Should the UK really test 10 million people per day for COVID-19?London School of Hygiene & Tropical Medicine https://lshtm.ac.uk/themes/custom/lshtm/images/lshtm-logo-black.png Wednesday 8 April 2020
The coronavirus pandemic is unprecedented. Potential strategies to stop the spread of COVID-19 need to be discussed and researched. A strategy proposed by Professor Julian Peto of LSHTM that has gained traction in the media recently is to test everyone in the UK for COVID-19 once a week. Broken down, that is ten 10 million PCR tests a day. Is this a wise strategy and is it possible?
I respect my colleague's academic freedom to question established thinking, but the views put forward by Professor Peto are not shared either by myself nor by a number of other expert scientists working on COVID-19 at LSHTM. There are both practical and scientific flaws in the strategy proposed.
While there is indeed the potential to re-purpose some PCR machines in the UK to test for COVID-19, this is far from a simple solution. All the professional organisations and laboratory scientists are already working as hard as they can to increase testing numbers in the UK. But the UK is not alone: this is a truly global pandemic and a large number of countries, just like the UK, are trying to increase the number of people tested. This means worldwide shortages in the testing kits and reagents required. It is not simply a matter or making or buying more.
No country has managed to achieve anything approaching the level of testing being proposed. We have absolutely no idea how testing tor 10 million people per day in the UK could be implemented. Nothing on that scale has ever been attempted.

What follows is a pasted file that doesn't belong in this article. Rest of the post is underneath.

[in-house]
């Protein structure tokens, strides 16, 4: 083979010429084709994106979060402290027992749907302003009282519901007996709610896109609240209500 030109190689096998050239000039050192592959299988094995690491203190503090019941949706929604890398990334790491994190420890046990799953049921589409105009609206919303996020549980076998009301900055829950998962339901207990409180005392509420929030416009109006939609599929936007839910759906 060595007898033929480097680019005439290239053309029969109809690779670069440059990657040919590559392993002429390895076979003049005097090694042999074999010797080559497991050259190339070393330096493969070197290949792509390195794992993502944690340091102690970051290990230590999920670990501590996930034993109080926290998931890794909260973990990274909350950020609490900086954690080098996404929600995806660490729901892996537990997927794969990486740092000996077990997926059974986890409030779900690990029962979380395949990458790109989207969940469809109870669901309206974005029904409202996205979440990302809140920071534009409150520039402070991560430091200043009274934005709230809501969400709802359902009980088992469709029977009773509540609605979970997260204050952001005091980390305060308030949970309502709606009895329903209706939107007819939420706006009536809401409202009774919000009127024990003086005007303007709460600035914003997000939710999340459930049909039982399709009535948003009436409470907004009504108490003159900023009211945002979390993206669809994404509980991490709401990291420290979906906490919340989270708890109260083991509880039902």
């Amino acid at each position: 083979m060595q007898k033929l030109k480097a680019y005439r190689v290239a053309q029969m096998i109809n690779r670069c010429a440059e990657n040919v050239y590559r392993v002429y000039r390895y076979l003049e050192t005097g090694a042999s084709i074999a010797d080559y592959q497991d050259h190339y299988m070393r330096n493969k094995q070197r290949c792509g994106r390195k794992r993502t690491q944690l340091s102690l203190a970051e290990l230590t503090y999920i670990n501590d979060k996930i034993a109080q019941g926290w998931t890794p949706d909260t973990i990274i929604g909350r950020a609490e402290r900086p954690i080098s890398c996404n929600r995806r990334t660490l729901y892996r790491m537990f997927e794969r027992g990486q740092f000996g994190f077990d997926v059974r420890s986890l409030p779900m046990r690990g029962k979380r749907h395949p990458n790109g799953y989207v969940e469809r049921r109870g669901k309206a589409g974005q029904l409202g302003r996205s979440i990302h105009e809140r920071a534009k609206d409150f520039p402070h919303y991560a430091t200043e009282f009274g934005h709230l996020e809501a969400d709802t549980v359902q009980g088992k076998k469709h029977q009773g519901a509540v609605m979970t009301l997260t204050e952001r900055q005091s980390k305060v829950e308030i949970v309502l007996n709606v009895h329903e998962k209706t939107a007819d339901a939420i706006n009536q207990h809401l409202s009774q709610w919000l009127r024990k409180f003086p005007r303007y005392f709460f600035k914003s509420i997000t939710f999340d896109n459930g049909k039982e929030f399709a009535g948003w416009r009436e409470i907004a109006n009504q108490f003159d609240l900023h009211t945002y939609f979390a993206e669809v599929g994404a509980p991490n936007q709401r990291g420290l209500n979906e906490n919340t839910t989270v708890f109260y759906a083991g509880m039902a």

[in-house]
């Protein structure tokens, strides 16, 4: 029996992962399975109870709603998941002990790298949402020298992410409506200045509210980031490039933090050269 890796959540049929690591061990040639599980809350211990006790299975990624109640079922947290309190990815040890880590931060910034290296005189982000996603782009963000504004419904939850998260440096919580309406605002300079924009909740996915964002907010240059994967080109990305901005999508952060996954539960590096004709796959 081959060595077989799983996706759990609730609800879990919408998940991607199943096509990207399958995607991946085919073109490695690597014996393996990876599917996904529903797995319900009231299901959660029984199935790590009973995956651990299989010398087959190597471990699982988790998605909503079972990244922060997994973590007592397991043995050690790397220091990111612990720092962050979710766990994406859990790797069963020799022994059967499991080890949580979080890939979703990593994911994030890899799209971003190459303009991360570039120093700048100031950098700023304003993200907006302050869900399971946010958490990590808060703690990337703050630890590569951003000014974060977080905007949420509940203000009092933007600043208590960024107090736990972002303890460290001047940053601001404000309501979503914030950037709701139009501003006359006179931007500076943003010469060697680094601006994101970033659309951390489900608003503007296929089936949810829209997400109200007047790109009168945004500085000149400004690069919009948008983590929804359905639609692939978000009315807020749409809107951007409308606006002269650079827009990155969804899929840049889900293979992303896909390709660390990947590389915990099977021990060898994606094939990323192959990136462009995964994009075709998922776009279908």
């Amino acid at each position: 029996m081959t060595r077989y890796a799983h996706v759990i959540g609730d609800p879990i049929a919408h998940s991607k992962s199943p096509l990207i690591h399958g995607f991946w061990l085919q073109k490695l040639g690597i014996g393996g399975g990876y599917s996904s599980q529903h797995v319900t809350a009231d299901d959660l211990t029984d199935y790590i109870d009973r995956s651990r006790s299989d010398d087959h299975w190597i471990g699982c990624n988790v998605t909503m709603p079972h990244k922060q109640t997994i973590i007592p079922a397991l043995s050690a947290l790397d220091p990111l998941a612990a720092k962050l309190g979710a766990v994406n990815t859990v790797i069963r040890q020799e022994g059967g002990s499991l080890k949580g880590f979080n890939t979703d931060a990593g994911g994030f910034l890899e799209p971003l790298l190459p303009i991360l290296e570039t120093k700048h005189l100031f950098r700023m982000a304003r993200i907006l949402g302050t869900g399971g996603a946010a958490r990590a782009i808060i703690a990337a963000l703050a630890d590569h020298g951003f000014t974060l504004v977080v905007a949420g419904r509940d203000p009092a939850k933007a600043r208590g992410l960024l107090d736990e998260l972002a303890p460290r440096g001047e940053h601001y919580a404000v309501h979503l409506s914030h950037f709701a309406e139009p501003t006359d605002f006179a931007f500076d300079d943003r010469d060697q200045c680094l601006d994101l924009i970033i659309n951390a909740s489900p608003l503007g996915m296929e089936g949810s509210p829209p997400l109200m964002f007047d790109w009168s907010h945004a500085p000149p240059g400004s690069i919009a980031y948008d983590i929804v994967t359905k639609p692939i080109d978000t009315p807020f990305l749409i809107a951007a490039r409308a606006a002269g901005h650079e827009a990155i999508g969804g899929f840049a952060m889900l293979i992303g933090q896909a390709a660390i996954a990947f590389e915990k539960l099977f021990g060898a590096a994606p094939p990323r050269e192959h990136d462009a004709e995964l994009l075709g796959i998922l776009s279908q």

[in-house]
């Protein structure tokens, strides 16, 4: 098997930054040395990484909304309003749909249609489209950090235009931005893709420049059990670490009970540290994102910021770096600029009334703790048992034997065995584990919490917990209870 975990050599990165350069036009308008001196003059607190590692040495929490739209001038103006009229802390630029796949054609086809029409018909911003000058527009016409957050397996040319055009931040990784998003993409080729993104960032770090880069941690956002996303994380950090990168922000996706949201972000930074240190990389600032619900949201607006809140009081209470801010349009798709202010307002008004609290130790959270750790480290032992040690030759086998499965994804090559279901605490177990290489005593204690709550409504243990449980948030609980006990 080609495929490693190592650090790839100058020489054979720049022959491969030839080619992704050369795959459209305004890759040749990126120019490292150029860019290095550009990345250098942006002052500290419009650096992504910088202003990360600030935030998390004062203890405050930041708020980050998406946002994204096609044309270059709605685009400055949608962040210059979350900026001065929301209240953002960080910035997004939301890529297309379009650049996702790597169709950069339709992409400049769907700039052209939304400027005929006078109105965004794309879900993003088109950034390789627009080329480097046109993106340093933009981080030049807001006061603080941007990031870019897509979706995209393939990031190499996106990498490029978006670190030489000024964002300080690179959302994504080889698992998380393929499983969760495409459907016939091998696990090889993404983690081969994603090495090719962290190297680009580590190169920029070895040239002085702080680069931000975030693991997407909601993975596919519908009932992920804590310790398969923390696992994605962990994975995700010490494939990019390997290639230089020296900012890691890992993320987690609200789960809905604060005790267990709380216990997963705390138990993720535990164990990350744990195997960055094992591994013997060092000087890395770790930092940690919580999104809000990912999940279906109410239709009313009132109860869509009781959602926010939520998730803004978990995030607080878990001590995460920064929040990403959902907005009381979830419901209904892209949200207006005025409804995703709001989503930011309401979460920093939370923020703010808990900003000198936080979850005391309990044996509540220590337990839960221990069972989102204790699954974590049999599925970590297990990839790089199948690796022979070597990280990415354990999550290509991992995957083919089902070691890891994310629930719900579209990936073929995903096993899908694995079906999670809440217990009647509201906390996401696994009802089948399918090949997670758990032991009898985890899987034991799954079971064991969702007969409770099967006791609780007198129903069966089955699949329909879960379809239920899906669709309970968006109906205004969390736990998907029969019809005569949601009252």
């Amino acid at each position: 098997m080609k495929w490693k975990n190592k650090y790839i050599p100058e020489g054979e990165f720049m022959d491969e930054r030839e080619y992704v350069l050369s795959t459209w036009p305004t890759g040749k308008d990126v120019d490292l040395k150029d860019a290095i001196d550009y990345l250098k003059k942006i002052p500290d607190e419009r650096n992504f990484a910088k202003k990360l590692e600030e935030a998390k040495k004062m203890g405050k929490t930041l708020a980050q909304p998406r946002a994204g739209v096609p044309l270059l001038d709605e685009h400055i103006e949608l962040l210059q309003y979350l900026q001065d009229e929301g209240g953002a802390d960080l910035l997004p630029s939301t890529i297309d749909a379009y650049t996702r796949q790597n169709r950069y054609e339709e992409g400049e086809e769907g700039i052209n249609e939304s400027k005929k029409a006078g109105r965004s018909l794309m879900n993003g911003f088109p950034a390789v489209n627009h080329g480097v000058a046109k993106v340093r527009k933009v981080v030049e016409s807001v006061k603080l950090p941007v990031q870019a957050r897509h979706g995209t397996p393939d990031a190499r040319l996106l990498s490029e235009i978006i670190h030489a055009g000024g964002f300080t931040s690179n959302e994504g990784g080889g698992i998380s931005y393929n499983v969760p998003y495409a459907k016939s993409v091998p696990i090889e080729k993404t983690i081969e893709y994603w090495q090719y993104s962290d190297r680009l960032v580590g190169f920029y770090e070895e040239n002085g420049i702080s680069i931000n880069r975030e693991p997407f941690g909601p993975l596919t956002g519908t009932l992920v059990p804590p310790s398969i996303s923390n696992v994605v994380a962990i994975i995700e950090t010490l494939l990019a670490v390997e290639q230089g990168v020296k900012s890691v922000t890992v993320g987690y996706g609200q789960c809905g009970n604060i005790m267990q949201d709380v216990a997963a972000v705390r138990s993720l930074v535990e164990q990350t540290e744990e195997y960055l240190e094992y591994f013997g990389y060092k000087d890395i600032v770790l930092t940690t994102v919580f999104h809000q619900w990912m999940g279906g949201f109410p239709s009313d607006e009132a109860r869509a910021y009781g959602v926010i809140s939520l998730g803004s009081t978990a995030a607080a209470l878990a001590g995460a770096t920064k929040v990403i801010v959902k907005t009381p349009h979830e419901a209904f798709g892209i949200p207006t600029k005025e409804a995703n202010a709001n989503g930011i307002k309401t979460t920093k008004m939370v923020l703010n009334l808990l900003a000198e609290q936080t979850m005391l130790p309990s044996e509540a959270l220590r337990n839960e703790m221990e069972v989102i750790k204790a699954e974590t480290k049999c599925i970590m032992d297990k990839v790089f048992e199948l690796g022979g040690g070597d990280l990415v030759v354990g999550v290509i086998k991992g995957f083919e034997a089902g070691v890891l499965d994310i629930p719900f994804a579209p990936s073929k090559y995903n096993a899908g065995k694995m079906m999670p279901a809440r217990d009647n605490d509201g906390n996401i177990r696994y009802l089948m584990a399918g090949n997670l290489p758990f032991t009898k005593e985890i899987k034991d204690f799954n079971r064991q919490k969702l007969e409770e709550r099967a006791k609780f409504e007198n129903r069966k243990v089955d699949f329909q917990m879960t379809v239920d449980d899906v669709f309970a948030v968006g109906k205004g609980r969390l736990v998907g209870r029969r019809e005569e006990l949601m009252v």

In addition to the practical barriers, there is no scientific evidence to support the assertion that such a strategy would control spread of coronavirus. Viral circulation and infection is a fast-moving, dynamic process. There would inevitably be a lag in turn-around of test results, and by the time results are received the whole picture could have already changed, and many secondary infections have occurred. A PCR test for the presence of virus undertaken each week would not guarantee that people are free of infection between testing. To suggest that everyone testing negative would be able to “go about their business” would lead to increased spread of the virus and increase the number of cases and deaths, and would lengthen the epidemic.
Scientists have the right to raise legitimate debate, but what we need to control this epidemic are practical, scientifically-driven strategies that are based on the best available evidence.
The government is committed to increase testing for COVID-19 as part of its overall strategy. But testing alone, even on a huge scale, will not control the spread of this virus. The country is united in a national effort to minimise the effects of this epidemic. Because of collective action - staying at home and maintaining physical distancing – we are beginning to see that spread of this virus may be slowing. What we need now is the continued commitment of the whole population to beating this infection, protecting vulnerable people and reducing the pressures on the NHS.
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